Small drinks, big energy?
Do products like 5-hour Energy work--and are they safe?
Joseph Greene, email
For adults seeking the occasional boost, the answer is a qualified yes. Caffeine and other compounds in energy drinks help us stay focused and energized by triggering a spike in the stress hormone cortisol. But frequent use overworks the body's cortisol producers (adrenal glands), interferes with sleep, and can boost heart rate and blood pressure.
A regular diet of energy "shots" of high-dose ingredient blends is a short-lived fix with long-term risks, says Nikol Margiotta, D.N., a specialist at the Raby Institute for Integrative Medicine at Northwestern University in Chicago.
"Many of us are running on an empty tank and then want to know why we--or our kids--are tired and can't concentrate. Relying on energy drinks to get through the day is a big red flag to change your ways with better sleep, nutrition, and stress management," says Dr. Margiotta.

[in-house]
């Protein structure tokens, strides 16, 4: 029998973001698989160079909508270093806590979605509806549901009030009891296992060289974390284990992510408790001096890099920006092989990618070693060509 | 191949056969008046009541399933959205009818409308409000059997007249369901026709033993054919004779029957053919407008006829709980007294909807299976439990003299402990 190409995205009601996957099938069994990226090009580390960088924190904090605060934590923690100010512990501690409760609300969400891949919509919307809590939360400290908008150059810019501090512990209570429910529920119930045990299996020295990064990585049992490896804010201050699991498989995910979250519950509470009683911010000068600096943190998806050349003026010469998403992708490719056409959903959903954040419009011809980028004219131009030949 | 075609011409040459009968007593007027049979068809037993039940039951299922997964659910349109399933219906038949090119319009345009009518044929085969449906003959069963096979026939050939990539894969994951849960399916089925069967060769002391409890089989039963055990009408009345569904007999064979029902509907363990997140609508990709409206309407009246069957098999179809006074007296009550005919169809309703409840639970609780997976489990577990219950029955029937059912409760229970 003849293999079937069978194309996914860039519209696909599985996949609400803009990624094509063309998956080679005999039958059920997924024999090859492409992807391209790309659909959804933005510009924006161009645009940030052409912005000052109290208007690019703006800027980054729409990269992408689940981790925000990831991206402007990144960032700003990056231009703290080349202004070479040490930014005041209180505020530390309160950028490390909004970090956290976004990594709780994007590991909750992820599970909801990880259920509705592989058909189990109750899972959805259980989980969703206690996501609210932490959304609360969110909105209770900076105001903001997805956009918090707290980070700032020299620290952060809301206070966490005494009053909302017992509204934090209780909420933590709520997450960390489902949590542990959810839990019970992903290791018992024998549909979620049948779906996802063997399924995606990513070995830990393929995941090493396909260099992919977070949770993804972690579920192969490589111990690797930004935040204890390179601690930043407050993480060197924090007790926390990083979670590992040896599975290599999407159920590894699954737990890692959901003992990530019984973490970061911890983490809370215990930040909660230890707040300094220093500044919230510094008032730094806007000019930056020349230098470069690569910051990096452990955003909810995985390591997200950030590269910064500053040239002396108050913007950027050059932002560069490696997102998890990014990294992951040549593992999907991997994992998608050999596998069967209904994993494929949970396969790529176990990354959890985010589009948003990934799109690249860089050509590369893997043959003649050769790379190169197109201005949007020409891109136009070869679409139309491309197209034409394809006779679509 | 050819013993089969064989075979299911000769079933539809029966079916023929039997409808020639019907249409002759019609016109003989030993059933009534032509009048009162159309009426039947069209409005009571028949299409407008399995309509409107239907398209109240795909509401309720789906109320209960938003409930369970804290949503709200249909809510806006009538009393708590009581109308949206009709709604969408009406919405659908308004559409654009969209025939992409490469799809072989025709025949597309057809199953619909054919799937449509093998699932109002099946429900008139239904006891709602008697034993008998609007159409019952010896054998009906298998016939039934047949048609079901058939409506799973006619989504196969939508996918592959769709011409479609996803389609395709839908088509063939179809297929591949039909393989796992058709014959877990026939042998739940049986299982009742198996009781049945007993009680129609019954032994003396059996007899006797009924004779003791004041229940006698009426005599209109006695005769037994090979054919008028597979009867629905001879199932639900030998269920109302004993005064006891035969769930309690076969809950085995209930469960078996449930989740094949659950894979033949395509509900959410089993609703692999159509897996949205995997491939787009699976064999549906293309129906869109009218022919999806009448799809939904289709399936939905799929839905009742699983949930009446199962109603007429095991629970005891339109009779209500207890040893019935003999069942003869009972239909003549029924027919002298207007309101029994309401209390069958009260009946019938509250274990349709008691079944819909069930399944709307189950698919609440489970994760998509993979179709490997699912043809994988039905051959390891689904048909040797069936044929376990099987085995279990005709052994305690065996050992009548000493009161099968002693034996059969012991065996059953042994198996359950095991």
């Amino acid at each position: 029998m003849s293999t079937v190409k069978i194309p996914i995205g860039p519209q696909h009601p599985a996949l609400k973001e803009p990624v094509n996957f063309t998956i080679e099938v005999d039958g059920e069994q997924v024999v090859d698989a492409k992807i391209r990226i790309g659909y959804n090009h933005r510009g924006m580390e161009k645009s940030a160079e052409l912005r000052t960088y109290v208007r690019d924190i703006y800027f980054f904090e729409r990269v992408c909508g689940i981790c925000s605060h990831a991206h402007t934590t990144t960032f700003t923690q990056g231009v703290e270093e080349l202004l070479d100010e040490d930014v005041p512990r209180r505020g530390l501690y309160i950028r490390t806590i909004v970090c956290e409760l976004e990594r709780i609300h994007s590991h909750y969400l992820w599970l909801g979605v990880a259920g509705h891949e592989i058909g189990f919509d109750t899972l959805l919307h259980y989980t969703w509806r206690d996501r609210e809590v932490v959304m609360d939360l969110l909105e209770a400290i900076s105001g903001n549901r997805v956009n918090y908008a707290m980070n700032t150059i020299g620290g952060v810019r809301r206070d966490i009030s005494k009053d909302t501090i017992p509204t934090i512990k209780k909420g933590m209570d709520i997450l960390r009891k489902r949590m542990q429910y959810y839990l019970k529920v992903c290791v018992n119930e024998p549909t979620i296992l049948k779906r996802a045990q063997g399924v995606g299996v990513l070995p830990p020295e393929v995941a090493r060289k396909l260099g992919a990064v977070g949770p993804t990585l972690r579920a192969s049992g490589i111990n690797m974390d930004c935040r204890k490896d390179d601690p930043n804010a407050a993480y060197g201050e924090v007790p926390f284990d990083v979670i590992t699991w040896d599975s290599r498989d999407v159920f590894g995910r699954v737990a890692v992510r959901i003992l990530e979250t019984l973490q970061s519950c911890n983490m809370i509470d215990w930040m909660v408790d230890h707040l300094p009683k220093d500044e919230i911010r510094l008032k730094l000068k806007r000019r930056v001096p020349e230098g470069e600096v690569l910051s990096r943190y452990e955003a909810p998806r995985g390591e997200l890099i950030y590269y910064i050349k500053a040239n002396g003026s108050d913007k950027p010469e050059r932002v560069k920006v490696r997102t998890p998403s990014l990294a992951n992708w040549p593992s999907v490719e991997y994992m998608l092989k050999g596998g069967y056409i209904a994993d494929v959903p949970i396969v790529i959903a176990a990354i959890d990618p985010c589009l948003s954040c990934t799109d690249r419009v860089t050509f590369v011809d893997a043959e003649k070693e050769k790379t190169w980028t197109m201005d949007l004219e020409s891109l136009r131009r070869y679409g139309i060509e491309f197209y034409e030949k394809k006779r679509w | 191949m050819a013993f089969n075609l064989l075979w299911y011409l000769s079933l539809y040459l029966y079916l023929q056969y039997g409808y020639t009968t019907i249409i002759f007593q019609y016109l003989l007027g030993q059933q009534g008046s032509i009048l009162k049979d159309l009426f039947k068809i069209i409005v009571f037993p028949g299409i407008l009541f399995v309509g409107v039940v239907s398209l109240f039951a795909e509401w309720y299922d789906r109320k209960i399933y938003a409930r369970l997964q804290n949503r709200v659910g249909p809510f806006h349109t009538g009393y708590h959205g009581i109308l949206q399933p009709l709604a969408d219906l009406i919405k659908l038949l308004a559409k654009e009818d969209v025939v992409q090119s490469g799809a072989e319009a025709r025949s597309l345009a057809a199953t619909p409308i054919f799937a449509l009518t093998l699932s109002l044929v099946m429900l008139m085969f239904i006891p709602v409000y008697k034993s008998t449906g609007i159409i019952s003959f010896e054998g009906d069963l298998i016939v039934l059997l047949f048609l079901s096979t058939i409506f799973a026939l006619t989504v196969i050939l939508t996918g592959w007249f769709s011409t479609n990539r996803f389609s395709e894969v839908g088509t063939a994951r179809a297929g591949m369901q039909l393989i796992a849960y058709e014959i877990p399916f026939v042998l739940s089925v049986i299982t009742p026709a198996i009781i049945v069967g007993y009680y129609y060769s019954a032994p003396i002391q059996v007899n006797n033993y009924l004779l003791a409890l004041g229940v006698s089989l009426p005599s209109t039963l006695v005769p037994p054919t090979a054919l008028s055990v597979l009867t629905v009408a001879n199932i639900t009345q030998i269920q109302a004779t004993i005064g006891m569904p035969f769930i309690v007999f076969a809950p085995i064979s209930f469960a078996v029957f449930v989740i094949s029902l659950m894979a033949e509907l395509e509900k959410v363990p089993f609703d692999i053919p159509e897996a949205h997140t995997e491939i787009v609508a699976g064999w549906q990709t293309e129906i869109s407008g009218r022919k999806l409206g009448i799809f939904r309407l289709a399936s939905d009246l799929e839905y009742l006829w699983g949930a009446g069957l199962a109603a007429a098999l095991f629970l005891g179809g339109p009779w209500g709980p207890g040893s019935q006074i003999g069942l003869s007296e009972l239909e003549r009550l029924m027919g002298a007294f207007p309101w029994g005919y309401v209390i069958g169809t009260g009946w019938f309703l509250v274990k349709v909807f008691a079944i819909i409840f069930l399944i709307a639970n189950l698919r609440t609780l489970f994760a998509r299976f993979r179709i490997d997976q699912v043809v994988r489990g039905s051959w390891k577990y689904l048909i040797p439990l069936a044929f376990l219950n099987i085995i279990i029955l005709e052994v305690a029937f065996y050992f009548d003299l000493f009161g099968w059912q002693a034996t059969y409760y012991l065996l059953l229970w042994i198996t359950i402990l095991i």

For the occasional afternoon pick-me-up, try chocolate. "I like organic chocolate because it contains small amounts of phenylethylamine and caffeine for sharpness and focus.
But I don't do it everyday," concludes the expert.
Douglas P. Zipes, M.D., an internationally acclaimed cardiologist, professor, author, and inventor, is an authority on pacing and electrophysiology (rhythms of the heart).
Heart Beat supplements the advice of your health care provider, whom you should consult for personal medical problems.
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|Title Annotation:||ASK DR. ZIPES; effectiveness of energy drinks|
|Author:||Zipes, Douglas P.|
|Publication:||Saturday Evening Post|
|Article Type:||Brief article|
|Date:||Jul 1, 2012|
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